160: David Grey on The Power of Pronation in Athletic Performance | Sponsored by SimpliFaster

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By Joel Smith, Just-Fly-Sports.com and Joel Smith. Discovered by Player FM and our community — copyright is owned by the publisher, not Player FM, and audio is streamed directly from their servers. Hit the Subscribe button to track updates in Player FM, or paste the feed URL into other podcast apps.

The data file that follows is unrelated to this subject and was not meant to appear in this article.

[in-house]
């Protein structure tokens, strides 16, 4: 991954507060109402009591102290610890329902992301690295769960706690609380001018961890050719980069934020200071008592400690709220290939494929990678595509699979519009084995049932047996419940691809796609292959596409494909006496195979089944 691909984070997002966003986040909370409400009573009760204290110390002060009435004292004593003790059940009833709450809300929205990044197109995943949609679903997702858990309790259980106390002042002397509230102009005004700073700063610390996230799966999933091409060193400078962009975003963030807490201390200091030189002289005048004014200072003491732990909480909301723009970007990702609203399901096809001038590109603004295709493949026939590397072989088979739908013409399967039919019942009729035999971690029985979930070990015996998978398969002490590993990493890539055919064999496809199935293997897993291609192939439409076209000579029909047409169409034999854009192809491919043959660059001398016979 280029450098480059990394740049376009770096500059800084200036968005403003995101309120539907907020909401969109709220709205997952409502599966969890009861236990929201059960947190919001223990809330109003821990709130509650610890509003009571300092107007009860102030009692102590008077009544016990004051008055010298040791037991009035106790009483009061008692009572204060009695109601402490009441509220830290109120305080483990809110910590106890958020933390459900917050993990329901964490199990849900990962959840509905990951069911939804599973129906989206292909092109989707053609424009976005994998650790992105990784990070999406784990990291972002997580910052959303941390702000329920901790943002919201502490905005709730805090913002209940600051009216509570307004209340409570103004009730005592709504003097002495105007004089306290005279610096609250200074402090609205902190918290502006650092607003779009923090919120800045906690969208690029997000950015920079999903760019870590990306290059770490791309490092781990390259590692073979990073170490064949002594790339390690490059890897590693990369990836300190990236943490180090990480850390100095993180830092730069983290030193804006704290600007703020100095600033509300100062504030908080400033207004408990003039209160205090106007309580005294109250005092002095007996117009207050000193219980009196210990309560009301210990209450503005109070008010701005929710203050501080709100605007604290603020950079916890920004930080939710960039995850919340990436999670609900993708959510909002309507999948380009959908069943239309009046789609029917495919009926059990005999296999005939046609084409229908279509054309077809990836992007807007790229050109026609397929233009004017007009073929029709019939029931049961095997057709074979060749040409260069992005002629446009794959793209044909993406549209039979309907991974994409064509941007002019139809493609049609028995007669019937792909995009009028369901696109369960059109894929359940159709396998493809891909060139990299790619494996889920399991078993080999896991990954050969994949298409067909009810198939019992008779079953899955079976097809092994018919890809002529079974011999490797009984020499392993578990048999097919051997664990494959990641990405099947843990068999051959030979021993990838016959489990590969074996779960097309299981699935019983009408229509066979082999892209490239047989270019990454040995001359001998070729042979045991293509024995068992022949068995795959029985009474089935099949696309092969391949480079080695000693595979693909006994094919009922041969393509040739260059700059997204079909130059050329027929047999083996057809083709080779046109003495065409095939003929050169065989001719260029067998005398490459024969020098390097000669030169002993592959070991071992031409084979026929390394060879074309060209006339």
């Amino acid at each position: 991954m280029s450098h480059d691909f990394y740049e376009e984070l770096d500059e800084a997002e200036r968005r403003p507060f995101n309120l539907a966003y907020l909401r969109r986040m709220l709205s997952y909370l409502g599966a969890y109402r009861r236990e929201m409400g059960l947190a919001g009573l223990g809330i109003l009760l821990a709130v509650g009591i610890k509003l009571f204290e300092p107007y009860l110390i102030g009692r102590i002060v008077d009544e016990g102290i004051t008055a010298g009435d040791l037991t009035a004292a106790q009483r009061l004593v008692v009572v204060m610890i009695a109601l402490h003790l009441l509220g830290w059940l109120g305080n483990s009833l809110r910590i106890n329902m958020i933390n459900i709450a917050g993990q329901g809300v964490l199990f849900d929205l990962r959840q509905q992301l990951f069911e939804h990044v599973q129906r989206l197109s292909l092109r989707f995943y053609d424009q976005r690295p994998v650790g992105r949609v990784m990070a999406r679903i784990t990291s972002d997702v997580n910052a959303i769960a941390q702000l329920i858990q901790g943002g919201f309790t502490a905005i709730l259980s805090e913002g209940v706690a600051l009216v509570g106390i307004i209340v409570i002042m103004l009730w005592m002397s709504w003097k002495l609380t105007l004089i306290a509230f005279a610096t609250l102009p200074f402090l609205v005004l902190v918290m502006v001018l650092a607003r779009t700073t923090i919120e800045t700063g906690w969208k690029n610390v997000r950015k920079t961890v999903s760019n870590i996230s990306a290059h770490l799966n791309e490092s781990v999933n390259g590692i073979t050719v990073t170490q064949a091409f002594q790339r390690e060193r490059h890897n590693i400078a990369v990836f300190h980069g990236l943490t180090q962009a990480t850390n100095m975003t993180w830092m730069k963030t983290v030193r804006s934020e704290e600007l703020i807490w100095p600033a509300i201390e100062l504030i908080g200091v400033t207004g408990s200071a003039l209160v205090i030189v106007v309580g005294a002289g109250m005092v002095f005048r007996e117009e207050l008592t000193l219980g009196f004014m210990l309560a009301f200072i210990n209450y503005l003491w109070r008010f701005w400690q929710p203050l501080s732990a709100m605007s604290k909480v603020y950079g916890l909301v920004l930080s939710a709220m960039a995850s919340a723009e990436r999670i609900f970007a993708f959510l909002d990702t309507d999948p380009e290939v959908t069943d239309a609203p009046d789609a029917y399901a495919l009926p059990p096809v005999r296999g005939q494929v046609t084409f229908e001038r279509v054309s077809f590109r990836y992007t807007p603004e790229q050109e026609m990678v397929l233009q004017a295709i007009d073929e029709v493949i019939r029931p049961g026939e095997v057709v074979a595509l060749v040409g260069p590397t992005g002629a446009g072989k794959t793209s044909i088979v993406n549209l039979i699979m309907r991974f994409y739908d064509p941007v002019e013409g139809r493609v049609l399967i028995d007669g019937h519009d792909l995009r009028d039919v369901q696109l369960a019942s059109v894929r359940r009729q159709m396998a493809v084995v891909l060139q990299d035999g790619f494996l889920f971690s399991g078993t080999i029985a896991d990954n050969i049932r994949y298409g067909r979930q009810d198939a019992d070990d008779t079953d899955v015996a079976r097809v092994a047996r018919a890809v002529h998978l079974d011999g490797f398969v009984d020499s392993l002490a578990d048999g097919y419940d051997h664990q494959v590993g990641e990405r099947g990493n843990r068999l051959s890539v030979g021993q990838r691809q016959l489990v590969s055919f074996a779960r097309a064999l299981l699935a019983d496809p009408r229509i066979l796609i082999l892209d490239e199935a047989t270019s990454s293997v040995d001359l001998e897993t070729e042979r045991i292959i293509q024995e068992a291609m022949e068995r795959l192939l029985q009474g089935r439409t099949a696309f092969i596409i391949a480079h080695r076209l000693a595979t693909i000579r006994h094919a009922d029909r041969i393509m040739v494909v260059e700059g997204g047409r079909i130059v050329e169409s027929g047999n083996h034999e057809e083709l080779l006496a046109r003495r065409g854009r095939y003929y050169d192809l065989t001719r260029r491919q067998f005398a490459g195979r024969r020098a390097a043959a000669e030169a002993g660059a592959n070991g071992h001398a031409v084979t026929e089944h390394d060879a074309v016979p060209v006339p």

Today’s episode features Irish biomechanics specialist, David Grey. David is highly integrative, and has been influenced by many of the top minds in the world as he creates solutions to get clients to fix their movement, get out of pain, and in turn run and perform better. I’m not sure what got me turned onto David’s videos on Instagram (where I first found him), but as soon as I started watching them, I instantly realized that something special was happening based on these other guests I’ve had and what David was doing, and I could tell his work had many ties to previous guests such as Gary Ward and Adarian Barr. David has been strongly influenced by Gary, as well as having learned under a number of great mentors in the world of movement, S&C, gymnastics, stretching & mobility, Chinese martial arts and biomechanics. Today’s episode is all about pronation, the feet and an integrated view of biomechanics and muscle action. David’s specialty is restoring pronation to the foot (and the body, since pronation is a full body action). It was actually a video of Will Claye triple jumping that he commented on regarding the pronation that was happening that was the last straw in me knowing I had to get David on the show. Once you understand pronation, it’s like you just took the red pill in the Matrix, and everything and every way you look at things like weightlifting and sprint drills all change. On today’s show, we talk about the mechanics and restoration of pronation, toe gripping, training the hands, foot differentiation, co-contractions, and also David’s take on the “stable/mobile” joint idea. Today’s episode is brought to you by SimpliFaster, supplier of high-end athletic development tools, such as the Freelap timing system, kBox, Sprint 1080, and more. Key Points What’s drew David’s interest to the foot, his background, and his mentors in the field The dynamics of pronation, and how David observes this when athletes run and jump The adverse effects of toe gripping in squatting and running Methods to get pronation back in athletes How to train the hands for better upstream performance Foot differentiation and how the forefoot and rearfoot work in opposition David’s take on stable-mobile joint paradigms Co-contractions in athletic performance “Pronation is where all three arches of the foot are flattening to the floor at the same time. Pronation is a full body movement” “(Delayed knee extension) is a big thing” “Knee extension is a supination movement” “If the knee comes back too early, you can’t pronate, everyone out there is obsessed with extension, triple extension, and all I want to do with any lower limb injury with anyone is delay knee extension as long as possible” “Your pronation is done once that knee has started to straighten” “(Early) knee extension is putting the hip to end range very early, and gives the glute no room left to work” “The glutes work from internally rotated to externally rotated; if you want (functional) glutes, stop going from neutral” “There’s a mental block with people towards pronation” “I have no problem with squatting or anything in the gym, but as soon as it messes up your biomechanics, you’re done” “If you are squatting heavy, you don’t want to be pronating very much; you don’t want the knee coming miles inside, you want the bones stacked on top of each other. That’s not pushing the knees miles out, that’s just being neutral” “Gripping the ground with your toes it not a stable base, the head of your first metatarsal is off the floor” “Toes are just a brake…. Gary (Ward) says the toes are like the last line of defense” “People will be racing into the forefoot, and then their toes have to grip, they have no choice” “Gripping that toes is not an arch, that’s just a sagittal plane movement, and that is not anything that replicates what happens with the foot and gait”

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